SATYAGRAHA. Director: Prakash Jha. Players: Amitabh Bachchan, Ajay Devgn, Kareena Kapoor, Manoj Bajpai, Amrita Rao. Music: Aadesh Shrivastav. Hindi with sub-tit. (UTV)

Prakash Jha movies strive for the fine balance between political machinations and wider box office appeal. Jha’s success with Raajneeti (2010) andGangaajal (2003) proved that when he is able to level the playing field, he can be spot on. When he bites off too much, as he did with Chakravyuh (2012) the fare appears water-filled and soggy.  Sentimental without being sappy, Satyagraha sits in on a decently outlined modern parable that even Gandhi may not mind.7

Staged as pedestrian-level history lesson and contemporary commentary, Jha’s story, co-written with Anjum Rajabali, hinges on retired headmaster Dwarka Anand (Bachchan) being forced by a family tragedy to confront possible corruption perpetuated by local highway building authorities. Aided by investigative TV reporter Yasmin Ahmed (Kapoor) and Anand’s former-student turned community organizer Arjun (Rampal), Anand must decide whether to tackle the well-organized, deep-pocketed and shrewd politician Balram Singh (Bajpai) at his own devious game or stake out a Gandhi-influenced higher moral ground.

Bajpai and Bachchan essentially recreate the same roles they undertook for Jha in Aarakshan (2011) with Bachchan as an old-school moral guardian and Bajpai as an opportunistic lizard somehow always clawing his way to latch on to the most favorable political winds. This time, however, the tug of war between them is more appealing, wittier and better staged. Their tussle pushes Anand’s opposition to a highway funding scheme being transformed from a grassroots movement to a political party to Anand eventually being labeled an enemy of the powers that be.

Bachchan’s channeling of Gandhi is directly extracted from a handful of grainy, black-and-white photos classically depicting Gandhi as a frail, white-clad wise owl on a hunger strike or a guardian sage walking with the help of two young women. The way that a grieving Anand approaches a highway patch that has witnessed a tragedy and delicately caresses the road surface could serve as an allegory of Gandhi pounding the pavement during a Salt March to make a case for India’s independence.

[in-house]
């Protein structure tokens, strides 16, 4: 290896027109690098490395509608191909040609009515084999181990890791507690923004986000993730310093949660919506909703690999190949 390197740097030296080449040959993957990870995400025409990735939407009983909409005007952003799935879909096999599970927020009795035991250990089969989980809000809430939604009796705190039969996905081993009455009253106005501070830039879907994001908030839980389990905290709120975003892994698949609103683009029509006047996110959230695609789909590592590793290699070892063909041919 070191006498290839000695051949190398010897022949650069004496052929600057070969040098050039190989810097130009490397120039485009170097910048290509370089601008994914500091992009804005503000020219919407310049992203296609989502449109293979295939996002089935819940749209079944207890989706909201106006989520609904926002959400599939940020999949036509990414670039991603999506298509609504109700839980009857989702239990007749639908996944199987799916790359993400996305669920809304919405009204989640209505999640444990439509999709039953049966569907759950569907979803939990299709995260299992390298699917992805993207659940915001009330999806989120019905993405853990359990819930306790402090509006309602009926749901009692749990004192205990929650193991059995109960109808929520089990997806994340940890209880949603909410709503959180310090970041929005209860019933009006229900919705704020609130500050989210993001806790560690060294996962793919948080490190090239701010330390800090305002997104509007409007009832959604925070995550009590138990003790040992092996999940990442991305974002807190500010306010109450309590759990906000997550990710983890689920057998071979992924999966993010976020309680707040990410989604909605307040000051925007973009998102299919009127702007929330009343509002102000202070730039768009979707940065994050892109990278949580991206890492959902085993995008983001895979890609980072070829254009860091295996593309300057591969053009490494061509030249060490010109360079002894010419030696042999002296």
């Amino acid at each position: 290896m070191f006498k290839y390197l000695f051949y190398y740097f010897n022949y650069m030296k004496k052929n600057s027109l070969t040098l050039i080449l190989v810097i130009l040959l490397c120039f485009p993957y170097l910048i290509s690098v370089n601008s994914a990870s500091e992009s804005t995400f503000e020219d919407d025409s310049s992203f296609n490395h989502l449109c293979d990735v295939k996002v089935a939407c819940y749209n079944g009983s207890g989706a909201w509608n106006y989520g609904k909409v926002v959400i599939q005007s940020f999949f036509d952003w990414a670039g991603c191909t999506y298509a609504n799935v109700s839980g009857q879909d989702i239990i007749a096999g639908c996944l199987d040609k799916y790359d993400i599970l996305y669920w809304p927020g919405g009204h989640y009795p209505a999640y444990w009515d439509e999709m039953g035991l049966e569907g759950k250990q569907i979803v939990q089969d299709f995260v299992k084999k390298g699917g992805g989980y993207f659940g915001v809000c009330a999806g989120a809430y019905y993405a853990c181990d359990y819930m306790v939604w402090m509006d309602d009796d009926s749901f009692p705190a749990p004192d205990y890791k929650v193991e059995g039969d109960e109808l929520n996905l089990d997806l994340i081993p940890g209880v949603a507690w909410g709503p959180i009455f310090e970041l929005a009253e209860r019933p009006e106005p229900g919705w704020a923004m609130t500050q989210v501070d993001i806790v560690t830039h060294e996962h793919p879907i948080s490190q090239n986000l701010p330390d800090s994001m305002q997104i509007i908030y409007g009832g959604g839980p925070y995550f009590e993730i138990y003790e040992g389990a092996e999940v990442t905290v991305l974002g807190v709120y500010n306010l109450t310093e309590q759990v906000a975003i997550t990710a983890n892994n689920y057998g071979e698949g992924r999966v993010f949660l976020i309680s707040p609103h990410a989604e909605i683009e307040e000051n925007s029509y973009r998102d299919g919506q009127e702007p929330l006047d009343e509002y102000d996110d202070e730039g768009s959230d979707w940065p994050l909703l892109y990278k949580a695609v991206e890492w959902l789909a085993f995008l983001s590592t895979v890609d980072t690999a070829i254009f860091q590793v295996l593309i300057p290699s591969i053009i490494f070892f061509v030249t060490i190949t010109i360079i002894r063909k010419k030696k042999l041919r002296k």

Void of high speed chases and loud explosions, the story moves on crowd control and histrionics. Kapoor does well as a principled investigative reporter who shuns  ratings stunts offered by exposing the sex life of a political figure in favor of following the trail of a highway construction contract that she senses could very well morph into a full-fledged criminal and political conspiracy. Rao as a young widow and Rampal as the go-to guy Anand relies on for gathering everyday folks into a potent force are also written well and fleshed out nicely.

Embedded in Kapoor’s TV reporter is the subtle supposition that—much like the character Rani Mukherjee played in No One Killed Jessica (2011)—a strong woman needs to have a career to be taken seriously. That is unlike, say, Deepika Padukone’s character in Chennai Express who had no ambition other than to run away from home. In 2013, providing a professional career to the female lead can be considered a small step forward.

Ironically, its Devgn’s Manav Raghvendra, an unambitious captain of industry, who comes across as the weakest link in a chain of otherwise well-defined characters. Lackluster in Devgn’s delivery, Raghvendra is written as Anand’s surrogate son and yet comes across as an arrogant venture capitalist uninterested in the immense wealth that can be both created and destroyed—and especially the human toll demanded—by his symbolic flicking of a few high tech switches in a wired world.

Ashutosh Gowariker and Aamir Khan tapped into the Gandhi persona in Lagaan (2001) delicately and almost as an afterthought. Jha’s approach in Satyagraha is more blunt—and yet carried though with just as much finesse.

Lest we get tempered with an excessive populist posturing—this is, after all, a Hindi movie—the unexpected splash of cold water and what turns out to be the most lucid lines in the entire script are voiced by Kapoor’s Yasmin in objecting to Anand’s camp swaying too much toward political showmanship. Simply put, Yasmin’s words amount to the following: Populism is no substitute for democracy. Well summed up!

EQ: B+

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